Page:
After meeting James Gandolfini on two occasions—for Romance & Cigarettes (2005) and Lonely Hearts (2006)—and watching as he struggled to build on the success of The Sopranos, it's heartening to see that in his second-last movie, Nicole Holofcener's middle-age rom-com Enough Said, he's delivered an understated tour de force. This final leading role is not unlike his lovable turn in Jake Scott's little-seen 2010 gem, Welcome to the Rileys, where Gandolfini took a young Kristen Stewart under his wing, both on screen and off. In Enough Said he likewise helped television's Julia Louis-Dreyfus (Seinfeld, Veep) feel comfortable as she made a major leap into movies.
I had a couple of moments where I couldn’t believe I was looking into this face
“It was such a dream,” Louis-Dreyfus says of co-starring with “one of the great American actors. I had a couple of moments where I couldn't believe I was looking into this face —because what a face! Jim was incredibly hardworking, very self-effacing and with a lot of insecurities that I found endearing. We didn't know each other particularly well to begin with, but we liked each other a lot and as the couple in the movie gets to know each other we communicated more and more frankly. In the kitchen scene towards the end, we talked a lot about the layers that went into that. It was a very exciting creative journey to take with him and I'll never forget it.”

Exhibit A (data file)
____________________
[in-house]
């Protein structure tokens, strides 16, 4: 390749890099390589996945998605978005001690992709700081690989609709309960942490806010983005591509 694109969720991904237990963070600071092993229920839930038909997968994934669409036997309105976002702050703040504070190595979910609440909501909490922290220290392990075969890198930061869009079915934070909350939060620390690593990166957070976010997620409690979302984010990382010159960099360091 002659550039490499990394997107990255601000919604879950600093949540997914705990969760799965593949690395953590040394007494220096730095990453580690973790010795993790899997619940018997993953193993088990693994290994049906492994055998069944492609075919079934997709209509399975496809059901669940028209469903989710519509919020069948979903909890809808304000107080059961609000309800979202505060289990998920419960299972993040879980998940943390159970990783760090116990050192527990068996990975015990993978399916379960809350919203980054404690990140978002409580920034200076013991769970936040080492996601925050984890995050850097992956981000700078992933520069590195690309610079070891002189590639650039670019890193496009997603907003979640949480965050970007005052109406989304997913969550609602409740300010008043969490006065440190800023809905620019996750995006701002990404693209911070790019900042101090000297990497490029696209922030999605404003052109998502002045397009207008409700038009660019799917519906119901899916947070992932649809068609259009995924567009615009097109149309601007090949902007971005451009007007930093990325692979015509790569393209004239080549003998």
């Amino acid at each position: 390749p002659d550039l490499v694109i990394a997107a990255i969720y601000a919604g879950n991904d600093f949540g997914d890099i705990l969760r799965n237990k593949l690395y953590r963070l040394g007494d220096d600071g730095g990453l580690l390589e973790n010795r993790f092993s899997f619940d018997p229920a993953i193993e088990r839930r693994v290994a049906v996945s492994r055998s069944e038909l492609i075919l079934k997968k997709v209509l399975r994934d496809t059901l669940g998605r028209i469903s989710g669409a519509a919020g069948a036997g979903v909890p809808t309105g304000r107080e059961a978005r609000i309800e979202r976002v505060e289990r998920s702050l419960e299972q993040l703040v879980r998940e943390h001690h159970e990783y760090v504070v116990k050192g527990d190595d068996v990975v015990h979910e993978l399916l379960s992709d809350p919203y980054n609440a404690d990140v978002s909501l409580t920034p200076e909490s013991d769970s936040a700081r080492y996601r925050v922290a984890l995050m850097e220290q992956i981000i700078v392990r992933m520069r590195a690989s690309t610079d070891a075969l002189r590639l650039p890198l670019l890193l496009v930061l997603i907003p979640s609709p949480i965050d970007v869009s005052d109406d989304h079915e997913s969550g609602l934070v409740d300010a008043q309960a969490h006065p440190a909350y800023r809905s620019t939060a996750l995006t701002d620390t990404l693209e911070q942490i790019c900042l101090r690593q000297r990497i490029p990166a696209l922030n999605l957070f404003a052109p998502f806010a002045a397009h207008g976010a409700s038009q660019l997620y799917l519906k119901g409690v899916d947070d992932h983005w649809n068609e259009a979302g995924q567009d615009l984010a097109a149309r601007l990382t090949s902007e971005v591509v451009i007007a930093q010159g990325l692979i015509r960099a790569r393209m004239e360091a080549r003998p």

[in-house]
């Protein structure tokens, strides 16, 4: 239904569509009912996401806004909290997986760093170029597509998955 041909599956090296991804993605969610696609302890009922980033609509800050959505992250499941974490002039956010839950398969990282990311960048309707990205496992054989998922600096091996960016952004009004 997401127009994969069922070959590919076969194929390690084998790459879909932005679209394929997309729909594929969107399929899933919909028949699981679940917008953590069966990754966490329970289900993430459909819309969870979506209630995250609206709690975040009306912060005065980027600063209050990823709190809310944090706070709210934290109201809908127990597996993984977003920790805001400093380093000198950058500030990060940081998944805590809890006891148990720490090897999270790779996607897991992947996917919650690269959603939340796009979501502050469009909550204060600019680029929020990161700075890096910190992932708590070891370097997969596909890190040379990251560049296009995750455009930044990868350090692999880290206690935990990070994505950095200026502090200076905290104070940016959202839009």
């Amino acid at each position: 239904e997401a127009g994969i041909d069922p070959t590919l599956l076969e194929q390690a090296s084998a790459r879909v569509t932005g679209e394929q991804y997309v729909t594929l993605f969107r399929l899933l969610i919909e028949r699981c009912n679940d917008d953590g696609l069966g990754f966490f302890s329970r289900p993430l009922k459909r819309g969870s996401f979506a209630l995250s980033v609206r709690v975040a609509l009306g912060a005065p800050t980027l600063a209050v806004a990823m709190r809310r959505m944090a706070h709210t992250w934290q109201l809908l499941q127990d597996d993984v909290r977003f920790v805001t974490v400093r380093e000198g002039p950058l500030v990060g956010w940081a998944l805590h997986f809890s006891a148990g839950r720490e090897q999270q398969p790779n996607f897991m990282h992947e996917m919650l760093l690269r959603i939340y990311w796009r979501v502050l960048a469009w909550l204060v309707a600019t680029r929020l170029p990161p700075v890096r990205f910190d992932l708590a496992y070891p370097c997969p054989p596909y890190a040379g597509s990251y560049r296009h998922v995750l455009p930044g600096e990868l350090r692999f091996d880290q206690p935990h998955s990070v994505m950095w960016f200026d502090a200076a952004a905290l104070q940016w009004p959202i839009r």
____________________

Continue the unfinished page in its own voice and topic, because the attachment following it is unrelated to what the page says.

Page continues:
Holofcener, a New York Jewish writer-director known for women-centric movies usually featuring her friend and muse Catherine Keener (Please Give, Friends with Money, Lovely & Amazing, Walking and Talking), has often been compared to Woody Allen. She grew up on Allen's sets so it makes sense. Her set designer mother, Carol, worked on many of Allen's films, while Carol married his long-time producer, Charles H. Joffe, when Nicole was eight. Nicole appeared as an extra in Sleeper and Take the Money and Run and eventually worked as a production assistant on A Midsummer Night's Sex Comedy and was apprentice editor on Hannah and Her Sisters.
While Allen's wry humour and cynicism have clearly exerted an influence on Holofcener, her films are sweeter. She draws on her own experiences far more than Allen. As she headed towards 50—“49 was tough”, she says—she wanted to reflect on the relationships in her life. In Enough Said, Gandolfini assumes the mantle of both the ex-husband she still resents and the new boyfriend who adores her. When her two alter-egos become friends (Keener's ex-wife Marianne hires Eva as her masseuse), they are unaware that they have Gandolfini's Albert in common. The weight that contributed to Gandolfini's sudden death from a heart attack last June is an issue in the film, which makes it a little eerie. As Marianne moans to Eva about their lousy sex life, Eva has learnt to love roley-poley Albert, though is turned off him by Marianne's disparaging remarks.
“I think the women are worse in the movie; I mean we're wretched,” Holofcener says, while noting that if you make a movie for a low enough budget (at $8 million, this was her largest ever) you can have unlikable characters.
“Watching the scene where Eva is tearing Albert apart at the table with the guacamole and the calorie book shows how harsh women can be on men —and I include myself in that. I like admitting that and saying that I'm still critical—but at least I know it.”